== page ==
Making money doesn’t make them great musicians, it makes them perhaps business people who play instruments.

m3mnoch (profile) says:

Re: Re: Re: Re:

For someone who likes music, music in and of itself is not hard work. What is hard work is making music to someone else’s expectations other than your own.?

[… snip ..]

More power to them,let’s just hope the whole music world doesn’t turn into this.

holy crap, but that’s prolly the funniest thing i’ve ever read on here. ?it’s like you’re praying that art goes away to be replaced by corporate jingles.

seriously. ?i almost blew coffee out my nose laughing when i read that.


p.s. ?tears! ?i’m laughing at you so hard i have TEARS!!!

Karl (profile) says:

Worst band ever?

Ha ha, the first time I heard of this band is when I read a bunch of posts on Facebook from people who violently hated their Christmas commercials.

Many of my friends didn’t even think they were a real band. They thought some suit from marketing had visited Portland once, and hired whoever he saw on the street to act like musicians.

They’ve been called “hipsters,” but they’re not even up to that. Hipsters, at least, are over-the-top annoying, so you can laugh at them (think Ear Pwr). Pomplamoose is aggressively mediocre. Their music is as vacuous as the singer’s deer-in-the-headlights stare.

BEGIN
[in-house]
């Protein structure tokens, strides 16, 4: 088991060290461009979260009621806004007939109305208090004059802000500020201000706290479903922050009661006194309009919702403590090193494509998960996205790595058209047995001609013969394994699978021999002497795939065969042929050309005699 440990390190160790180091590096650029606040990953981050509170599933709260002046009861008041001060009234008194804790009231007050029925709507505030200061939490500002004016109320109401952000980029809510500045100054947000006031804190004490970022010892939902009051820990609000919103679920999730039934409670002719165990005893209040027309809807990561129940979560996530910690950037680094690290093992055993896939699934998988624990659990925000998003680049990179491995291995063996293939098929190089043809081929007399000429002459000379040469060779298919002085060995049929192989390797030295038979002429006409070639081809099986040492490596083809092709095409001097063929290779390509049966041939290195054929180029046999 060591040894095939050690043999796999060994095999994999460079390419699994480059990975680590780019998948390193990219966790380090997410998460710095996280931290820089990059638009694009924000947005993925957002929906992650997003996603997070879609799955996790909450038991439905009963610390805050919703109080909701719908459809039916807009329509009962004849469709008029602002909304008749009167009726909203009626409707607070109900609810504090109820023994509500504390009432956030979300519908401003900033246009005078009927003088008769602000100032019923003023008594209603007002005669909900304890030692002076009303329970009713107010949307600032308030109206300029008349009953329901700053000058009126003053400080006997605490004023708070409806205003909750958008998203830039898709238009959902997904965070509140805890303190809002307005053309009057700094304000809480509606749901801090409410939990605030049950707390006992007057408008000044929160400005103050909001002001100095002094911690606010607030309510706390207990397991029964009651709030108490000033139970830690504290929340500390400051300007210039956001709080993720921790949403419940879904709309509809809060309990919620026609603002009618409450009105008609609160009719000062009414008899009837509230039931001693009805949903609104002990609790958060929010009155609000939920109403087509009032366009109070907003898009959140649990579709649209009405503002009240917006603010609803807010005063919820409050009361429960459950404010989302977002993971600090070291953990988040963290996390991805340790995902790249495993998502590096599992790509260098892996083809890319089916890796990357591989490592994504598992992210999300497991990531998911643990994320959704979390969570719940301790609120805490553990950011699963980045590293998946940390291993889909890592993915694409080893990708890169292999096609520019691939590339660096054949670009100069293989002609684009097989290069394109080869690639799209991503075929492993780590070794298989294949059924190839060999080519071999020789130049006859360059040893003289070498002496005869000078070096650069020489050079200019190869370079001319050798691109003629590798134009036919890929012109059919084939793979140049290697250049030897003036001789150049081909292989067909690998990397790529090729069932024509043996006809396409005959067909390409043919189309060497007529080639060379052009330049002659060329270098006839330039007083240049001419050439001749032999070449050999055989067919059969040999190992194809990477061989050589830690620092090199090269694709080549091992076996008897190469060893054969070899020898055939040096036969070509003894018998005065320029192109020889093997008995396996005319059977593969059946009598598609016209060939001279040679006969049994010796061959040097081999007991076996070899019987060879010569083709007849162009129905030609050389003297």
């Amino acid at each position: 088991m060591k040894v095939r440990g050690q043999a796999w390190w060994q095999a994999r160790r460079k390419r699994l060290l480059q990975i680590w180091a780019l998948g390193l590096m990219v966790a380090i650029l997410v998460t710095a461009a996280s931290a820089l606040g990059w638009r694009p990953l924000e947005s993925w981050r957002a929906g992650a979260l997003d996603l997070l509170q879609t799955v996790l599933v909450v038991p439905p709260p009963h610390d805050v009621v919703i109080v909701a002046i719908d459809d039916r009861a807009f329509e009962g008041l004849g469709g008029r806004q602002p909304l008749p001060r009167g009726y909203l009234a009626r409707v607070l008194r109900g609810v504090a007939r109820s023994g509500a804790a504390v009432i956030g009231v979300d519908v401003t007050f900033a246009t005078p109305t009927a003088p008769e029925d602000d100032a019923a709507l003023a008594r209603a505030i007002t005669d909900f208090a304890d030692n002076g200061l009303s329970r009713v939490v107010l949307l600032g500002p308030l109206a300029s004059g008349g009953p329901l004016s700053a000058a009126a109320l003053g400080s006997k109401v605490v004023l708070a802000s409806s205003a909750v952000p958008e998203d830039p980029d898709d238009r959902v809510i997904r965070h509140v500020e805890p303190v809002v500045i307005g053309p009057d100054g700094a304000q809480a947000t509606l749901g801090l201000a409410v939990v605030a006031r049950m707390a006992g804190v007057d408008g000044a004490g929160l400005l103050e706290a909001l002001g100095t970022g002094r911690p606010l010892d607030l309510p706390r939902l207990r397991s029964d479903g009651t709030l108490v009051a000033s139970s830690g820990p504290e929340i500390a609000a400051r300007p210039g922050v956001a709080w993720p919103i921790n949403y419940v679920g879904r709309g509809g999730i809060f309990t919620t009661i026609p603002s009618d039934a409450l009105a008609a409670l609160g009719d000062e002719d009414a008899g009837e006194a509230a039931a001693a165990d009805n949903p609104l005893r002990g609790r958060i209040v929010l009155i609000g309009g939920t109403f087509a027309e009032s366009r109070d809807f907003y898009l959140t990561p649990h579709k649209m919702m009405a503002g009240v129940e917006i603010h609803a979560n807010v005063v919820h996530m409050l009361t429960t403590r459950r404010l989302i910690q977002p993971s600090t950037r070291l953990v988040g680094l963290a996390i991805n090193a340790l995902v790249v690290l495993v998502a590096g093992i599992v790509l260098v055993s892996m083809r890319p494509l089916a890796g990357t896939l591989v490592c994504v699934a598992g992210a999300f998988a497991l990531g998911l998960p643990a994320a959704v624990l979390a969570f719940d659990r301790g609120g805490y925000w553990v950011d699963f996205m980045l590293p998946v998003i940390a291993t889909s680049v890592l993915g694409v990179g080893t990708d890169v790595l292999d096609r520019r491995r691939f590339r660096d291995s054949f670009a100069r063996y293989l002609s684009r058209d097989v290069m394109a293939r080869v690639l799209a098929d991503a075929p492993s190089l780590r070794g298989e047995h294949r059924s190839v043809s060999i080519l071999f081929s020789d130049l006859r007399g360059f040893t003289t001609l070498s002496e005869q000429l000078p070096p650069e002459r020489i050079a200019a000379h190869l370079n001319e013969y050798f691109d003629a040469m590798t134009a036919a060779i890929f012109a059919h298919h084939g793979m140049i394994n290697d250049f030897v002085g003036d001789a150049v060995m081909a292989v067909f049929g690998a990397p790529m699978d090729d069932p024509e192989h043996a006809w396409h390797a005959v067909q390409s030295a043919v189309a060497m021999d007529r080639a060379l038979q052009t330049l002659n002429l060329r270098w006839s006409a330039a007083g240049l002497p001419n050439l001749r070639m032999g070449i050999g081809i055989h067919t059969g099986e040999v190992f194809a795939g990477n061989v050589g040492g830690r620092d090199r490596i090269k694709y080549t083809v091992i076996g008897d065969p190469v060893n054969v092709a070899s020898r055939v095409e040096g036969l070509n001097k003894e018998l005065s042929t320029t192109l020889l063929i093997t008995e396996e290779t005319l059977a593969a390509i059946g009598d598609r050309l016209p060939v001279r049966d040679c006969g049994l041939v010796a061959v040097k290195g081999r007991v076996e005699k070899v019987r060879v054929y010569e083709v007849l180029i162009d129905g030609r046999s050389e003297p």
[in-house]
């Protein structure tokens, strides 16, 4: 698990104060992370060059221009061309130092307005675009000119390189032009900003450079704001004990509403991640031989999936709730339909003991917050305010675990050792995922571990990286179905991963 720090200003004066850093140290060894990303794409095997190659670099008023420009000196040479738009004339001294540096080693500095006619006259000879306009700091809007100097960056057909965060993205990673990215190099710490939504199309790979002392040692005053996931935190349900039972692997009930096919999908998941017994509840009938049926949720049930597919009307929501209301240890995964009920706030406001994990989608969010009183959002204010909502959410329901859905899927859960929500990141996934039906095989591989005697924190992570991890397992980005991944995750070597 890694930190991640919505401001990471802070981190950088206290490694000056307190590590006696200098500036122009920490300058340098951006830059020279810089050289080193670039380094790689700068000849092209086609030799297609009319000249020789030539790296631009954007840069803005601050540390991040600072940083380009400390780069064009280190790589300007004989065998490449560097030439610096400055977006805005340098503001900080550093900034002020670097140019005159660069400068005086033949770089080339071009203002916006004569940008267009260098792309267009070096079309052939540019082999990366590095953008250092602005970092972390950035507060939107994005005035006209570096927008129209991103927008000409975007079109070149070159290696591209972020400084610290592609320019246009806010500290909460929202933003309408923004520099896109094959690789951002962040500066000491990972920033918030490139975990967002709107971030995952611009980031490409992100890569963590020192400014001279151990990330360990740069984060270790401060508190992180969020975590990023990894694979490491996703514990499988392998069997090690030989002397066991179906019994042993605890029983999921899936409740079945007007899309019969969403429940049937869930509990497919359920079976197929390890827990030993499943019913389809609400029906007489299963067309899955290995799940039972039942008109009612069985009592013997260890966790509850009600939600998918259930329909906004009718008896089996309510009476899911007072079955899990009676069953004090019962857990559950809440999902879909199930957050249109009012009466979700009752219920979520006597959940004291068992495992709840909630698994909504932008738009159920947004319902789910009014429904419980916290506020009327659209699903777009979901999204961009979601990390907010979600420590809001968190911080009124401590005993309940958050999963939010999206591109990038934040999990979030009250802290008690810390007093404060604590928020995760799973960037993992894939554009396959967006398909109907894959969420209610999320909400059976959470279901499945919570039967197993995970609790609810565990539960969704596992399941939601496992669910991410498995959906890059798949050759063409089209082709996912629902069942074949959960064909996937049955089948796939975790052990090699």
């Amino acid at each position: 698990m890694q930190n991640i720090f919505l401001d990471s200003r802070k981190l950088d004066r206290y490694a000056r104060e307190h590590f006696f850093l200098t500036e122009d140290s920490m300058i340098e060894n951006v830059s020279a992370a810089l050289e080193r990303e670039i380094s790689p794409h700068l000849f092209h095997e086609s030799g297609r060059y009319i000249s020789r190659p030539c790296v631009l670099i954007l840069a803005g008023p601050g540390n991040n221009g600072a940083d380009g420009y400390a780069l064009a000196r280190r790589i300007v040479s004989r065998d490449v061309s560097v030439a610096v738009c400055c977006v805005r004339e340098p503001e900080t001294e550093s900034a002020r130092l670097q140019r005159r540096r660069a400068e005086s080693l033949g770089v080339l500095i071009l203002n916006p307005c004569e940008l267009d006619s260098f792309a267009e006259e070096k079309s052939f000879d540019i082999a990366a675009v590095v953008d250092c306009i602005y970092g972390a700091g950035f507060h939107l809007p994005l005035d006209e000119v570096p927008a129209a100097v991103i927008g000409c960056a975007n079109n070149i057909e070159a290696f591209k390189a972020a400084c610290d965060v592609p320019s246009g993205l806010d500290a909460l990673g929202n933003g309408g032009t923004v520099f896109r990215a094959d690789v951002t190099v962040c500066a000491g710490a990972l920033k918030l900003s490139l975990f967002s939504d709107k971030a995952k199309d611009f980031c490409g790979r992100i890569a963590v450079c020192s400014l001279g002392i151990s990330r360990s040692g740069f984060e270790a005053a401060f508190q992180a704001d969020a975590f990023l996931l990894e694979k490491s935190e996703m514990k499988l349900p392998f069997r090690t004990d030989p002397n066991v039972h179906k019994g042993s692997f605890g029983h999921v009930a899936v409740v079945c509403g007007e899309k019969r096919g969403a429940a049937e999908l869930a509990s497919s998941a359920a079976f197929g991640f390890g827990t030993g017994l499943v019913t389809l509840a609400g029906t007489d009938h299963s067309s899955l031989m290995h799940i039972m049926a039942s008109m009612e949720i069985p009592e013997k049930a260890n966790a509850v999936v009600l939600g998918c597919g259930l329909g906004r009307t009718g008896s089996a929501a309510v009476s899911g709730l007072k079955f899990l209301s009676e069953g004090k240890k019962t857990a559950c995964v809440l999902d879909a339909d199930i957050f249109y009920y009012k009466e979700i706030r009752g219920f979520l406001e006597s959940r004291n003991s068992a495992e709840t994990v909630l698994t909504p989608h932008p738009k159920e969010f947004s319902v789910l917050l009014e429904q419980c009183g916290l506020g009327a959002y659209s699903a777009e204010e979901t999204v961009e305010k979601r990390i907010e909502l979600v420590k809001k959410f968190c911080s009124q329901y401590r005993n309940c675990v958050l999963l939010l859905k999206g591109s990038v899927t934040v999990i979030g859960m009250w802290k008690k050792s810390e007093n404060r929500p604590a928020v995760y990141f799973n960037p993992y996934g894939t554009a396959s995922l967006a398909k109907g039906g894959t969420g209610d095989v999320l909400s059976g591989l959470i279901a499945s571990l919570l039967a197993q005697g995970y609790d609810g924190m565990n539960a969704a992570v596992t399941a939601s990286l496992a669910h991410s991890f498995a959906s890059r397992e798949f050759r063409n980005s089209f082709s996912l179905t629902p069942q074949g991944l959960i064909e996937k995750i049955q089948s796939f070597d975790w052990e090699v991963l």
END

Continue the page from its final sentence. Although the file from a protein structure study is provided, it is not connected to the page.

…Of course, they’re not any worse than the Top 40 “musicians” they cover. Plus, if they can make money from music, anyone can.

Okay, rant over. Time to get back to work.

Williston, N.D. says:

Sarah Blasko

Just heard them for the first time a few minutes ago. The vocalist sounds reminiscent of Sarah Basko, the famous Australian singer over there, but even better. Wonder how the song ‘Dont U Eva’ would work out, or ‘Planet New Year’. The two outfits might even make a good song together sometime.

The best of luck.